Balto. Co. to eliminate 400 jobs Several hundred county workers could be laid off

January 15, 1993|By Larry Carson | Larry Carson,Staff Writer

Baltimore County will eliminate 400 to 500 jobs this year, with the potential for layoffs of several hundred employees, Budget Director Fred Homan told a hushed group of county supervisors yesterday.

He said some workers whose jobs are eliminated may retire while others may qualify for vacant jobs that are not being eliminated, so the final number of layoffs is still uncertain.

Still other laid-off employees may be able to get jobs with private companies hired to do some public work, though pay and benefits are likely to be lower, he said.

Baltimore County has about 7,600 employees, not counting school workers. Of the 400 to 500 positions being targeted for elimination, 78 percent are currently filled, Mr. Homan said.

County department heads are to meet with County Executive Roger B. Hayden through next week to get their budget instructions. By mid-February, Mr. Hayden must make the final decision on the cuts, which will eliminate this year's $31.7 million shortfall and serve as the basis for next year's budget.

"The ultimate decisions have not been made," Mr. Homan said, so it is not clear when the layoffs will take effect.

Mr. Hayden spent the day in Annapolis and could not be reached for comment.

Once the logistics of the layoffs are decided, Mr. Homan said, "It's going to be relatively quick. You got an opening, you're qualified to fill it, we're going to move you. You've got a problem, you're unemployed," he said to several audible gasps.

Mr. Homan said county school officials, who are to present a budget to the school board in two weeks, have been told that they must absorb $6 million of this current year's budget shortfall, while community colleges must eat $1.6 million.

School board President Rosalie Hellman said the department has not yet decided how those cuts will be made. The county layoff figures do not apply to the county's 13,000 school employees, whose jobs are controlled by the school board. School spending accounts for about 42 percent of the county's budget.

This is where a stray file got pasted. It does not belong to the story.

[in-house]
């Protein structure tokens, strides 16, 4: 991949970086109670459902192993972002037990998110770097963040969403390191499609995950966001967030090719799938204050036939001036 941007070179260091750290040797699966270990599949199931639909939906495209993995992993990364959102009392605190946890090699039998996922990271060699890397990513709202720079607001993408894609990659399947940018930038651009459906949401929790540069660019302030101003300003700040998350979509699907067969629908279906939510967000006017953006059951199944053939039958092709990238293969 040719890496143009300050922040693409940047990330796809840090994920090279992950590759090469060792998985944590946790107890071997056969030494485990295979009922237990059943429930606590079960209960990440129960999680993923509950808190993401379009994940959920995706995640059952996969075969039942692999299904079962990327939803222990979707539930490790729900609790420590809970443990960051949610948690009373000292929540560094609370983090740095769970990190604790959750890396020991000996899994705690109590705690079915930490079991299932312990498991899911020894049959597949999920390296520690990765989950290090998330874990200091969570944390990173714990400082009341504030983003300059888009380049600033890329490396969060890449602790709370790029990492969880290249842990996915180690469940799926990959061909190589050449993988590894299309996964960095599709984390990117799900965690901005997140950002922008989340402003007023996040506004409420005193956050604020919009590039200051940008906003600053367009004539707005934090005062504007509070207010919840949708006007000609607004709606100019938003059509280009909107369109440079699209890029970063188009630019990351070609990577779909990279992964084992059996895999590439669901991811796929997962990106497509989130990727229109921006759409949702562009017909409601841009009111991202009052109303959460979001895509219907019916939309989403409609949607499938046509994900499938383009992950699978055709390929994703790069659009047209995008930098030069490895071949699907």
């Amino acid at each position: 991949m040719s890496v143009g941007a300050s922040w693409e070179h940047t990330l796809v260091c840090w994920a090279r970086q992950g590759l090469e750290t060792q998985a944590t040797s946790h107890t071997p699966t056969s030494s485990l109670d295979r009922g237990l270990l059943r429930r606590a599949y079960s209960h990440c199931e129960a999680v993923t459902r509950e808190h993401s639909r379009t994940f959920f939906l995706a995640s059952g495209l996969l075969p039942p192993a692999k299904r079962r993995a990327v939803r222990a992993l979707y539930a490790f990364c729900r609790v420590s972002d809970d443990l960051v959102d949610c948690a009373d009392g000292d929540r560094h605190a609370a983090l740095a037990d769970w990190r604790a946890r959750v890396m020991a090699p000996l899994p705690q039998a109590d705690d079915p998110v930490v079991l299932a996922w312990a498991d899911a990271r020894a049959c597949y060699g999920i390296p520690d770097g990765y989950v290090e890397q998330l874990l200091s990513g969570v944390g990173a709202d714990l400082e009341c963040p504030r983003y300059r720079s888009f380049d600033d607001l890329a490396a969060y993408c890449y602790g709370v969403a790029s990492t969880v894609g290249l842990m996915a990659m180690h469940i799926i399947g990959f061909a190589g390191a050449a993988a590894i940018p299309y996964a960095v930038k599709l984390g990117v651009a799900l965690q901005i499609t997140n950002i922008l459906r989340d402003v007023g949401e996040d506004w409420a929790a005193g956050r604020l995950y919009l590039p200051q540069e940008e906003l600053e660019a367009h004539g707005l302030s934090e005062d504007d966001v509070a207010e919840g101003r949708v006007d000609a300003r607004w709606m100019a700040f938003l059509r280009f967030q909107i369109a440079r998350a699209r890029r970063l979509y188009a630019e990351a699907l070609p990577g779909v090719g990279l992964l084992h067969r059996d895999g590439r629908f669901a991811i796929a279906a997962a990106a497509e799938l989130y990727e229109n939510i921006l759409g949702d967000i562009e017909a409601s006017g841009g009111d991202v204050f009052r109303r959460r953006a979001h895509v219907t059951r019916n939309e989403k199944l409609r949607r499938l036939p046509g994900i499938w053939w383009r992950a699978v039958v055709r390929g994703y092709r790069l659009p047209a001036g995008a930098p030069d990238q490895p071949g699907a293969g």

Last year, to make ends meet, school employees were furloughed without pay for four days. Superintendent Stuart Berger has said the budget cuts may also force furloughs this year.

Mr. Homan's comments, the first to quantify the coming job cuts and layoffs, came before a standing-room-only crowd of more than 300 members of the county's Supervisory, Management and Confidential Employees meeting in the County Council chambers in Towson. The 800-member group is composed of supervisory workers.

Several union leaders said last night they had not been informed of the exact size of the cuts last night.

"I'm surprised at that amount. I don't know where they're going to do it. I'm upset about once again finding this out through the grapevine," said Edward M. Pedrick Jr., president of American Federation of State County and Municipal Employees Local 921, which represents the county's blue-collar workers.

L. Timothy Caslin, president of Fraternal Order of Police Lodge 4, said he knew nothing about the figures. Based on Mr. Hayden's earlier predictions of layoffs, the FOP conducted a strident, weeklong radio advertising campaign aimed at forestalling them.

"I don't understand why that information could not be shared with the police, fire or other union leaders," he said.

Ironically, the layoffs and job eliminations won't have much financial impact this budget year, which ends June 30, Mr. Homan said. He spoke at the meeting, he said, to emphasize that the county isn't just trying to find a way to get through '93.

The cuts will be long-term, designed to trim the size of county government so it can work through the '90s without more upheaval.

Noting that this year's property assessments in central and northern areas were nearly flat, he said assessments are unlikely to rise much elsewhere over the next several years -- further weakening the county's property tax prospects.

Also, $20.6 million of this year's cuts in state aid are permanent -- from now on, the county must pay Social Security taxes for its teachers, community college instructors and librarians. The state previously paid those costs. If the number of teachers increases, so will that bill.

"The bottom line is, we can't get any farther without layoffs," he said, referring to two years of state budget cuts and revenue declines that have cost the county about $90 million in a budget of about $1 billion.

"This is real. We are too large a governmental entity," he said.

Mr. Homan said that as part of Mr. Hayden's planned restructuring, some county agencies will be combined and the work of others will be farmed out to private enterprise.

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